Another observation Green makes about many of the dreams she studied, is that LDs often involve themes of falling, flying, or traveling through tunnels. This could represent she writes, “Long displacements in space, possibly including a displacement in time as well.” (p. 60) Ruminating on this, I considered how LDs and OOBs also parallel shamanic journeys, which are a form of waking vision or lucid dream, in which moving to higher or lower worlds and beyond linear time is also a key feature. In Shamanic journeys, one climbs down holes in the ground, travels through tunnels, or flies into higher realms to meet various spirit guides and helpers. This connection between journeys and dreams was something I don’t often see articulated, but which I’d like to explore more.

On page after page of Green’s book I found more bits of information, observation, and assimilation of knowledge that had me nearly jumping out of my seat with excitement. But all of my circuits lit up when I came to this paragraph on page 130, which I marked, inarticulately, with an exclamation point that fills the yellow sticky note from corner to corner. Green writes:

In Chapter 5 we have referred to a subject who, during lucid dreams started from a waking state, was able to report her experiences to investigators. This suggests the possibility that it might be possible to train subjects, lucidly dreaming during sleep, to exercise sufficient control over some, at least, of their motor functions to signal the experimenter. (p. 130)

About a decade later, two different scientists (Dr. Keith Herne in 1975 at Hull University in the UK and Stephen LaBerge at Stanford University a few years later) would do just as Green suggested here.

As an unabashed feminist, I am happy to recommend Green’s book to my students who are now enrolled in the Institute for Dream Studies Certification Program, as well as to anyone else interested in the study of dreams in general, and lucid dreaming in particular. And I do this not merely because Green is a woman, but because her work is still relevant, thought-provoking, and inspiring these 5-plus decades after its publication.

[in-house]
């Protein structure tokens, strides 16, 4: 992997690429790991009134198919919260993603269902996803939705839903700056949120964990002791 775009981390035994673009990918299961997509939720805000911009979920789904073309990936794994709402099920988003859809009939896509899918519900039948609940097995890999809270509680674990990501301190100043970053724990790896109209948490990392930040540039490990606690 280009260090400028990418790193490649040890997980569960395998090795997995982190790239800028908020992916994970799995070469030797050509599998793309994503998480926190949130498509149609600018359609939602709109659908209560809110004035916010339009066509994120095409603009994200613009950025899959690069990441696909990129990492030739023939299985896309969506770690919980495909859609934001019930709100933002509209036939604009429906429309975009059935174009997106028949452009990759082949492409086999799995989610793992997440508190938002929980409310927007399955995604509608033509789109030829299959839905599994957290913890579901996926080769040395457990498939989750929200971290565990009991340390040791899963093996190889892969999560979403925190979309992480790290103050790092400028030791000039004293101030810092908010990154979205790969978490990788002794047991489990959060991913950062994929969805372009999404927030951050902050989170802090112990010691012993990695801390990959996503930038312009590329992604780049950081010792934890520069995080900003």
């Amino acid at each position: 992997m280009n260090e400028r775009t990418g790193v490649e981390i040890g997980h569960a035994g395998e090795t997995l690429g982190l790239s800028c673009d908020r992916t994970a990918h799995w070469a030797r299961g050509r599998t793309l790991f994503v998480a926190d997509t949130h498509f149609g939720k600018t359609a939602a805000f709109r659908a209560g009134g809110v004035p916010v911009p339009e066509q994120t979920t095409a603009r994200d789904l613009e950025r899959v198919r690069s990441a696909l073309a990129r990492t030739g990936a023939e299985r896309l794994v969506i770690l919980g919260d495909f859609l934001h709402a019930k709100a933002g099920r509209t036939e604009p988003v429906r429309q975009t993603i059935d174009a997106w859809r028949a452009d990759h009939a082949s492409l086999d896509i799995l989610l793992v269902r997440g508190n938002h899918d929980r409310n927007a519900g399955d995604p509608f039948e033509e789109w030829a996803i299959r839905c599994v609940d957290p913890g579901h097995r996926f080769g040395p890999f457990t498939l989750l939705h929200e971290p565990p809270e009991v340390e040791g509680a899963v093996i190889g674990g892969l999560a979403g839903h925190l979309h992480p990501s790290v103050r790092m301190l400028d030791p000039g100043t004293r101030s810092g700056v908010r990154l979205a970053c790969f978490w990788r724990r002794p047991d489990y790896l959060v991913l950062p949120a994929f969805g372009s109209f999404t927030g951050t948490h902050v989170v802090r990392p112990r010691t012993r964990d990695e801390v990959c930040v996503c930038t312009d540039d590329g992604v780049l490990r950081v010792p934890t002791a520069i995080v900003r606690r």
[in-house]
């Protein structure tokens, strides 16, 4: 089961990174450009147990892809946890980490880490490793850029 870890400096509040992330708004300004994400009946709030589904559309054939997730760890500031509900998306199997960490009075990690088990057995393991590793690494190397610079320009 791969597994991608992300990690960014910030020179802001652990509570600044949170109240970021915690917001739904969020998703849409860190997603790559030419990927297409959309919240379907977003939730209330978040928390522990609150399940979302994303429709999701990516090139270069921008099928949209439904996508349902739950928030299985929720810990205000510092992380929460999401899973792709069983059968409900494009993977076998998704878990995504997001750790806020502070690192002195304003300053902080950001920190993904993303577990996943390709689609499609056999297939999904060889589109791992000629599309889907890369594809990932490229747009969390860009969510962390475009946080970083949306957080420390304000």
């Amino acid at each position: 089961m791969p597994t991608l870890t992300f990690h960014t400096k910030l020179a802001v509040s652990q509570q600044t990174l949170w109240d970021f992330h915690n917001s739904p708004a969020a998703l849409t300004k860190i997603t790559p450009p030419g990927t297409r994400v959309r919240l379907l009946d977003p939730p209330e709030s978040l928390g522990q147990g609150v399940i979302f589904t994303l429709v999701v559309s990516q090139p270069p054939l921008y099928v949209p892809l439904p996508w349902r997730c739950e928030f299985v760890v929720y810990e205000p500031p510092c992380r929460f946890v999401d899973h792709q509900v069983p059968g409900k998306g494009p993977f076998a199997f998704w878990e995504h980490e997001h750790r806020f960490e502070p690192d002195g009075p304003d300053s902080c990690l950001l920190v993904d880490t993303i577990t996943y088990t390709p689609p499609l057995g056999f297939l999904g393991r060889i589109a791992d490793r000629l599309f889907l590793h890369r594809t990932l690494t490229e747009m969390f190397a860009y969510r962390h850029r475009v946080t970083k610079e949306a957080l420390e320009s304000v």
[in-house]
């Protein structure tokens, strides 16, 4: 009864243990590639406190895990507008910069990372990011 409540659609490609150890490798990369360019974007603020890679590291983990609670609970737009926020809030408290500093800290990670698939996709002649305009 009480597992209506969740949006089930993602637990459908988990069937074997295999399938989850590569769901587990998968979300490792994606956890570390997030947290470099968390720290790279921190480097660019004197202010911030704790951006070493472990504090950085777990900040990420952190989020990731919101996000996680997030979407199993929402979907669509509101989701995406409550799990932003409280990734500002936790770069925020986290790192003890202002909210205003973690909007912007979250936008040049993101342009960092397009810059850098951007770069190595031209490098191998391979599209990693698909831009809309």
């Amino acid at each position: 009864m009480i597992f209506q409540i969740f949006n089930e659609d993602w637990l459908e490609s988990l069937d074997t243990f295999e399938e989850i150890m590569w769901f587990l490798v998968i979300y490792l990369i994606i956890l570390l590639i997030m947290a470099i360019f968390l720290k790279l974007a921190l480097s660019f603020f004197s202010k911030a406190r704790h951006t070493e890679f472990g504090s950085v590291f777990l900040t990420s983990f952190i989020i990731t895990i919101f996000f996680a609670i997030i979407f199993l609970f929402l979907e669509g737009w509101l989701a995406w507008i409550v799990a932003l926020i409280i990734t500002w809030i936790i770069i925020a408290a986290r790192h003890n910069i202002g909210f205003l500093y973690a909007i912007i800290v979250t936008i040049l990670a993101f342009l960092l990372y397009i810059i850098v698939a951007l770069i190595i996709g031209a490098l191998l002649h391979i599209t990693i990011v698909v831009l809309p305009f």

And sure, the fact that a woman of her generation had such an important role in the understanding of lucid dreaming—well I won’t lie—that makes me really happy to know. Having female role models** such as Green makes it that much easier for the rest of us to dream big, too.

Fabulous Footnotes:

* For anyone interested in studying earlier works by women in the field of Lucid Dreams, look into the work of Mary Arnold-Forster, who is an author in her own right. You can begin here: And let us know what you learn, when you do.

** I’m happy to report that we’ve come a long way since Green’s time, when it was rare to find renowned women researchers and scientists. Today in the field of lucid dreaming there are women conducting groundbreaking research including Jayne Gackenbach and Ursula Voss among others.

Interested in diving deep into the study of dreams of all kinds? Apply today for the Institute for Dream Studies Certification Program, with new classes for people interested in studying dreams for professional development and personal growth beginning this fall.

To continue learning about Lucid Dreams, enjoy these posts:

Q & A: Is it Okay to Control Your Dreams?

A Lucid Lesson in Self-Love

Many ways to achieve lucidity … and not

Awake (& Alive) in the Dream

Joyful Dreaming